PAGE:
Hong Kong films are usually littered with martial arts hero's, gunslinger legends and sex-crazed boys. Not often do you get the chance to catch a glimpse of a more realistic Hong Kong, let alone see something about their rising generation. If only because High Noon shows you just that, it's a film worth mentioning here.
While the Asian market is not actually shy of good films, not all Asian industries have a varied catalogue on display. Even large ones like the Hong Kong market have gained success on a very limited base of genres. There are of course exceptions to the rule, but they remain scarce and are often hard to track down. And so it's cool to see that some of the big names in Hong Kong are redirecting some money to young and talented directors who set out to enrich the face of their film industry. Winds of September is a project produced by Eric Tsang and sports three films. All of these films are based on the same script (written by Tom Lin), but are set in a different country and feature young local talent both in front and behind the camera. Some time ago I already reviewed the Taiwanese Winds of September, High Noon is the Hong Kong entry (and completing the series will be a Chinese entry).
High Noon is the story about a tight group of seven boys, more concerned about hanging out than getting a good education. They regularly skip classes, date girls and get into trouble. The film is not so much concerned by telling a straight and coherent story, but puts more focus on the chemistry within the group. All boys have their input and troubles, affecting the flow of their little ensemble, but ultimately tearing it apart. As with many relationship, they are formed within a certain context, and when that context starts to fade (graduation from school for example) there is often little left to keep the relationship going.
The film is obviously the effort of a first-time director still in touch with the themes of his work. Visually Mak was able to give the film a rather youthful facade, applying different styles and effects to portray the life of the seven boys. Sometimes using a handycam look to get in close with the group, sometimes opting for static wide shots, at one time even playing with on-screen text, avatars and a group of rotating boys. Not everything is perfectly executed, but High Noon remains visually eventful and bursts with youthful enthusiasm, which adds a lot to the feel of the film. Some scenes feel a little "too real" where the film is still aiming for a stylized look, but overall it is very pleasant to behold.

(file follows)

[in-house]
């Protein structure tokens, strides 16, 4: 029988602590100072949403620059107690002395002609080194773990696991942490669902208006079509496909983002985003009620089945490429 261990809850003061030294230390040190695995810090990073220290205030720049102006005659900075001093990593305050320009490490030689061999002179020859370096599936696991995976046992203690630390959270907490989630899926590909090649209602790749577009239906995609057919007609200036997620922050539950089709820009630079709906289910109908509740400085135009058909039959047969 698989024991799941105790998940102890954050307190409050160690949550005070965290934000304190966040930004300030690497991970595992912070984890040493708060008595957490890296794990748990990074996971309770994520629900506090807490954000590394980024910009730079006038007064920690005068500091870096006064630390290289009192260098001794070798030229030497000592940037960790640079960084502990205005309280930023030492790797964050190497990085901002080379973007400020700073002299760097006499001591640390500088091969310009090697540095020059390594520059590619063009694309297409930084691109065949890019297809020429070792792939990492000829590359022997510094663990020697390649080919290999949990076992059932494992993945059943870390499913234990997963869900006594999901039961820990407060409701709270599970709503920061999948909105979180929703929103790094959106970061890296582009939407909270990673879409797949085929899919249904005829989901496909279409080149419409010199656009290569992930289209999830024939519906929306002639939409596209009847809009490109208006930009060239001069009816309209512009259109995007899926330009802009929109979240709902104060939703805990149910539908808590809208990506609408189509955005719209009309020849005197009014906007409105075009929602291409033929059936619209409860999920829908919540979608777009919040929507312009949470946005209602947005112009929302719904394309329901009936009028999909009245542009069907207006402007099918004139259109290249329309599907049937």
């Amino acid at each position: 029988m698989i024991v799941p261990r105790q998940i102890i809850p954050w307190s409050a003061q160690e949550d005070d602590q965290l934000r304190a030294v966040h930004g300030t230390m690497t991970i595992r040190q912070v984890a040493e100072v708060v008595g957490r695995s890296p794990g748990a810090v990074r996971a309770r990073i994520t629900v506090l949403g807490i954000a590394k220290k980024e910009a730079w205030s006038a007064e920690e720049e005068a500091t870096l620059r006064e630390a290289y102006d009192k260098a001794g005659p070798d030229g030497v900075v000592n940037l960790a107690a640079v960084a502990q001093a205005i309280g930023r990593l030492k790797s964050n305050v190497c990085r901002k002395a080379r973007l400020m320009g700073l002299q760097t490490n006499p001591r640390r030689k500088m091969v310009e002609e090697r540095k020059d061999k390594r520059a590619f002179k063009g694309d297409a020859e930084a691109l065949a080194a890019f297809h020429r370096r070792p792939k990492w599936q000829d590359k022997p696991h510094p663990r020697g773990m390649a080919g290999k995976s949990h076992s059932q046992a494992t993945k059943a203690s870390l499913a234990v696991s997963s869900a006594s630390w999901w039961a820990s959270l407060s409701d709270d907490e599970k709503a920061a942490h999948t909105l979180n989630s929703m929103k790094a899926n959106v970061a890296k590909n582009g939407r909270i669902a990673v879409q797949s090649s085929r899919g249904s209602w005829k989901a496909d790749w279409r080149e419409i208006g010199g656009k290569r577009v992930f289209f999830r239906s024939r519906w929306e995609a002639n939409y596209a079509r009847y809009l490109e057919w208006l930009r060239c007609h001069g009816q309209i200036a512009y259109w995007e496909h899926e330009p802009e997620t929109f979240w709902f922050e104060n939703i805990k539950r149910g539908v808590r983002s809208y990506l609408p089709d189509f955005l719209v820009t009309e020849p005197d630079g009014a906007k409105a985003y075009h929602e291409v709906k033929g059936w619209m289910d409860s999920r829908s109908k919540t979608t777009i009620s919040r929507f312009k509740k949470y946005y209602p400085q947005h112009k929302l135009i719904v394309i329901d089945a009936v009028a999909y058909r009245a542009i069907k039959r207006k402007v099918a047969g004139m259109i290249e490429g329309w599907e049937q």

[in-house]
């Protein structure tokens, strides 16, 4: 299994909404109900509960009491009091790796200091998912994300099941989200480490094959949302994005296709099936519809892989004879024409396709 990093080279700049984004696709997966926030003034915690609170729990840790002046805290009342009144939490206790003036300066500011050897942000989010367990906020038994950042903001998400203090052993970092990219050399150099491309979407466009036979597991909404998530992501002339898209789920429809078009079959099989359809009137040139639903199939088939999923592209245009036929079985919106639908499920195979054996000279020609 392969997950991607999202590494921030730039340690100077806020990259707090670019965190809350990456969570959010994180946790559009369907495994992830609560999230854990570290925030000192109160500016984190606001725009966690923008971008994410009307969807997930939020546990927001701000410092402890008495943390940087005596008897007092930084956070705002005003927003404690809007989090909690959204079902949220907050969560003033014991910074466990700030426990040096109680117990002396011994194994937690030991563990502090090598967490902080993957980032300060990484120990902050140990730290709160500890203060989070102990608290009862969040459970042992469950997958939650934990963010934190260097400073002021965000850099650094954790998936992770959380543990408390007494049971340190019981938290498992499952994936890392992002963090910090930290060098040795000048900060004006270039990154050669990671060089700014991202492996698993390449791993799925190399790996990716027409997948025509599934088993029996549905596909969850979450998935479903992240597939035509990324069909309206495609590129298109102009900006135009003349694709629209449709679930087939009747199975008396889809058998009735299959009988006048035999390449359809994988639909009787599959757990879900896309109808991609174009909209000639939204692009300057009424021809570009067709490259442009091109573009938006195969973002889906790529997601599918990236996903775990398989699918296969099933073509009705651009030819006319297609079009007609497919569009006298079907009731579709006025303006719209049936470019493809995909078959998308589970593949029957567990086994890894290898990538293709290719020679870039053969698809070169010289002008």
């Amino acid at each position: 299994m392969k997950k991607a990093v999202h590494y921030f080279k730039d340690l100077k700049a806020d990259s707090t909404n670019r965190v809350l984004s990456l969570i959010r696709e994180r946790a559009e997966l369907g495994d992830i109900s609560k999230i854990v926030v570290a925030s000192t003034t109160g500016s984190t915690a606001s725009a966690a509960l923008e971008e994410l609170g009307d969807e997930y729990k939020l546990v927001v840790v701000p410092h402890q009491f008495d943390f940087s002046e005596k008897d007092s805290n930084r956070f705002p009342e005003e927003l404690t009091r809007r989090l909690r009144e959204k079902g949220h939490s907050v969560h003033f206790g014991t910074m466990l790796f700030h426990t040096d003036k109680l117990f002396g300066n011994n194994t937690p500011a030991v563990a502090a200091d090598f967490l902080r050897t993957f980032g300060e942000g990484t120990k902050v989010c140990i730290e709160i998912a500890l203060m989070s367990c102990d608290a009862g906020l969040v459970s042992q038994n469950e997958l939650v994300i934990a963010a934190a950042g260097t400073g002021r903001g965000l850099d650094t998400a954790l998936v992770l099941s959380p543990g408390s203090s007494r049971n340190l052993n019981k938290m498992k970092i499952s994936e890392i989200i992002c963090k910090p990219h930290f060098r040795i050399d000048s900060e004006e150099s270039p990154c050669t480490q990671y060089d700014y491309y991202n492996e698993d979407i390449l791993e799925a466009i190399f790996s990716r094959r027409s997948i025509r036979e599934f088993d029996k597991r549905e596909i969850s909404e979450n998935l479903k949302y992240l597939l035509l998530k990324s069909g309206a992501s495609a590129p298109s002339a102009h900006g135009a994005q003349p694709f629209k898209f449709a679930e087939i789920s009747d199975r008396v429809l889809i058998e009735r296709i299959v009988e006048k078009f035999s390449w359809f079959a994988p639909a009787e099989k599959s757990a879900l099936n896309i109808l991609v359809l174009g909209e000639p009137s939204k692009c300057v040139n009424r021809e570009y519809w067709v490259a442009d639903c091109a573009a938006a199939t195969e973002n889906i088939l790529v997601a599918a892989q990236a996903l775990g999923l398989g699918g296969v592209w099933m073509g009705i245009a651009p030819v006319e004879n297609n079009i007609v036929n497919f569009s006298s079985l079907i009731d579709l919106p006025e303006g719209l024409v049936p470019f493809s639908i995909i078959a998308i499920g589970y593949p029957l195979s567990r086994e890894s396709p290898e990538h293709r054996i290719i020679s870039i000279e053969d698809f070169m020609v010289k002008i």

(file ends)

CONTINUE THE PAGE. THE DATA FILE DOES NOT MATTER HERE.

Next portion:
The score is pretty nice too, but not as bold as the images. Mak takes a safer route by applying soft background music that peaks in only a handful of scenes. It is probably better than selecting a series of pop songs (which is usually the case with films like these) but it would've been nice to see this handled in a more adventurous way. Adding some extra spunk to the film are the actors who all fill their roles with welcome vigor. Even though they all represent some kind of cliché, they give life to their characters and help to create an interesting group dynamic. Didn't spot too many familiar faces (unless you count Eric Tsang's mini-cameo) but I didn't miss them at all.
While watching the film I had a hard time deciding whether I really liked the film or just felt glad with the fresh approach Mak was taking. While I was taken with his enthusiastic approach it doesn't always work and it does give the film a rather flimsy edge in some scenes. When the more dramatic side is introduced in the second half of the film it takes away some of the energy and adds a more subdued feel to High Noon. It is maybe a little ironic that straying away from what makes this film so interesting kind of saved the ending for me, on the other hand it wouldn't have worked without the first half of the film.
High Noon is an interesting watch, working well as a playful drama grounded in HK youth culture. There aren't too many Hong Kong films it can be compared to, though while watching I was reminded of Royston Tan's 15: The Movie several times. If you're interested to see a different side from Hong Kong cinema and if you can appreciate the adolescent styling of the film, be sure to check this one out. It's nice that people like Tsang are willing to invest money in films like this, but it won't really help the industry if nobody's watching them.